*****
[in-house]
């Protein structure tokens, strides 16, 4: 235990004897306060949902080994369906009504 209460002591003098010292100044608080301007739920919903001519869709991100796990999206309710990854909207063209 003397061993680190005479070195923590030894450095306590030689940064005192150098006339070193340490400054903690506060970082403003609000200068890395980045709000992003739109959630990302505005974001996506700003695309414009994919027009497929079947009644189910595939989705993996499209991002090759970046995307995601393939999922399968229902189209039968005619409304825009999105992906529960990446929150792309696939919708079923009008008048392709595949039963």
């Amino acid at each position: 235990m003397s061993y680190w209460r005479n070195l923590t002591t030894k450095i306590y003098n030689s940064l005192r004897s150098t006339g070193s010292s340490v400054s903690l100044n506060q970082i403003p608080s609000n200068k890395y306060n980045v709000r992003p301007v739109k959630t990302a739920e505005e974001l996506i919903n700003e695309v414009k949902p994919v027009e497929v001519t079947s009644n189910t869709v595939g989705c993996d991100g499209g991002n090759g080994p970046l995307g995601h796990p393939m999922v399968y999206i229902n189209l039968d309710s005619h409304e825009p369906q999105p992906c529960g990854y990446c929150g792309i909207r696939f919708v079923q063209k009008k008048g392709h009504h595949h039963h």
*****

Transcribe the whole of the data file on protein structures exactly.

[in-house]
């Protein structure tokens, strides 16, 4: 235990004897306060949902080994369906009504 209460002591003098010292100044608080301007739920919903001519869709991100796990999206309710990854909207063209 003397061993680190005479070195923590030894450095306590030689940064005192150098006339070193340490400054903690506060970082403003609000200068890395980045709000992003739109959630990302505005974001996506700003695309414009994919027009497929079947009644189910595939989705993996499209991002090759970046995307995601393939999922399968229902189209039968005619409304825009999105992906529960990446929150792309696939919708079923009008008048392709595949039963």
């Amino acid at each position: 235990m003397s061993y680190w209460r005479n070195l923590t002591t030894k450095i306590y003098n030689s940064l005192r004897s150098t006339g070193s010292s340490v400054s903690l100044n506060q970082i403003p608080s609000n200068k890395y306060n980045v709000r992003p301007v739109k959630t990302a739920e505005e974001l996506i919903n700003e695309v414009k949902p994919v027009e497929v001519t079947s009644n189910t869709v595939g989705c993996d991100g499209g991002n090759g080994p970046l995307g995601h796990p393939m999922v399968y999206i229902n189209l039968d309710s005619h409304e825009p369906q999105p992906c529960g990854y990446c929150g792309i909207r696939f919708v079923q063209k009008k008048g392709h009504h595949h039963h």